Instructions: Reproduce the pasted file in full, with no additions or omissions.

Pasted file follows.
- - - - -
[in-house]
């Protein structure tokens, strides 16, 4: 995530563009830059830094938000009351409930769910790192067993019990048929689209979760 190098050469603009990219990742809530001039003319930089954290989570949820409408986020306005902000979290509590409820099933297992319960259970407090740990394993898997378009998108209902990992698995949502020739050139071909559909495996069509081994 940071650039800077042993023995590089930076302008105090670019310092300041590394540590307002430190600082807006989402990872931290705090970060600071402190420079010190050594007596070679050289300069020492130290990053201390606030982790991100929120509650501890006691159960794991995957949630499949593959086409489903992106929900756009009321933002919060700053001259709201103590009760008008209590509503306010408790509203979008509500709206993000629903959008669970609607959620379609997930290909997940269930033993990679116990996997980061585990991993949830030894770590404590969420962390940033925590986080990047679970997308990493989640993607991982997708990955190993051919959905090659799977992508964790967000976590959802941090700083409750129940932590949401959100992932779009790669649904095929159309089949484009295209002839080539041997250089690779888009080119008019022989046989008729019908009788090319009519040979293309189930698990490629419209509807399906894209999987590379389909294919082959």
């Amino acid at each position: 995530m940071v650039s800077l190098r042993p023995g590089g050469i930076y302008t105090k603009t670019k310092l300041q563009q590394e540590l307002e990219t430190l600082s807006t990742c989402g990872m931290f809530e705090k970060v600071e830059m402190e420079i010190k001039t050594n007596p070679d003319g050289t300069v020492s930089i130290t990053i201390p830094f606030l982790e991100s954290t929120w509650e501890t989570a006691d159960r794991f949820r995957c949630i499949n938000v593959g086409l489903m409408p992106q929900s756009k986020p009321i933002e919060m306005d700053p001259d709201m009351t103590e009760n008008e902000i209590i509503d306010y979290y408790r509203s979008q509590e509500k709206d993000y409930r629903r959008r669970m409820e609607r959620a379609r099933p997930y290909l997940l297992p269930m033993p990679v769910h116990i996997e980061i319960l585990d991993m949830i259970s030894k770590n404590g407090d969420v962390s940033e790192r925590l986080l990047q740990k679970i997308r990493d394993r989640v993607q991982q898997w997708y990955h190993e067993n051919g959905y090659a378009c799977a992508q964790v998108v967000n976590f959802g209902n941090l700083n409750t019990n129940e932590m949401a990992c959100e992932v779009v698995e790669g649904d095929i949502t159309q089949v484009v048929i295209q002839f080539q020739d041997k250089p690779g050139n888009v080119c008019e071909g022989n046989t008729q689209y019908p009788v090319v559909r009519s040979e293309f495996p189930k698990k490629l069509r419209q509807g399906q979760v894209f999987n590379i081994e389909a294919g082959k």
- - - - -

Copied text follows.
[in-house]
């Protein structure tokens, strides 16, 4: 995530563009830059830094938000009351409930769910790192067993019990048929689209979760 190098050469603009990219990742809530001039003319930089954290989570949820409408986020306005902000979290509590409820099933297992319960259970407090740990394993898997378009998108209902990992698995949502020739050139071909559909495996069509081994 940071650039800077042993023995590089930076302008105090670019310092300041590394540590307002430190600082807006989402990872931290705090970060600071402190420079010190050594007596070679050289300069020492130290990053201390606030982790991100929120509650501890006691159960794991995957949630499949593959086409489903992106929900756009009321933002919060700053001259709201103590009760008008209590509503306010408790509203979008509500709206993000629903959008669970609607959620379609997930290909997940269930033993990679116990996997980061585990991993949830030894770590404590969420962390940033925590986080990047679970997308990493989640993607991982997708990955190993051919959905090659799977992508964790967000976590959802941090700083409750129940932590949401959100992932779009790669649904095929159309089949484009295209002839080539041997250089690779888009080119008019022989046989008729019908009788090319009519040979293309189930698990490629419209509807399906894209999987590379389909294919082959």
């Amino acid at each position: 995530m940071v650039s800077l190098r042993p023995g590089g050469i930076y302008t105090k603009t670019k310092l300041q563009q590394e540590l307002e990219t430190l600082s807006t990742c989402g990872m931290f809530e705090k970060v600071e830059m402190e420079i010190k001039t050594n007596p070679d003319g050289t300069v020492s930089i130290t990053i201390p830094f606030l982790e991100s954290t929120w509650e501890t989570a006691d159960r794991f949820r995957c949630i499949n938000v593959g086409l489903m409408p992106q929900s756009k986020p009321i933002e919060m306005d700053p001259d709201m009351t103590e009760n008008e902000i209590i509503d306010y979290y408790r509203s979008q509590e509500k709206d993000y409930r629903r959008r669970m409820e609607r959620a379609r099933p997930y290909l997940l297992p269930m033993p990679v769910h116990i996997e980061i319960l585990d991993m949830i259970s030894k770590n404590g407090d969420v962390s940033e790192r925590l986080l990047q740990k679970i997308r990493d394993r989640v993607q991982q898997w997708y990955h190993e067993n051919g959905y090659a378009c799977a992508q964790v998108v967000n976590f959802g209902n941090l700083n409750t019990n129940e932590m949401a990992c959100e992932v779009v698995e790669g649904d095929i949502t159309q089949v484009v048929i295209q002839f080539q020739d041997k250089p690779g050139n888009v080119c008019e071909g022989n046989t008729q689209y019908p009788v090319v559909r009519s040979e293309f495996p189930k698990k490629l069509r419209q509807g399906q979760v894209f999987n590379i081994e389909a294919g082959k």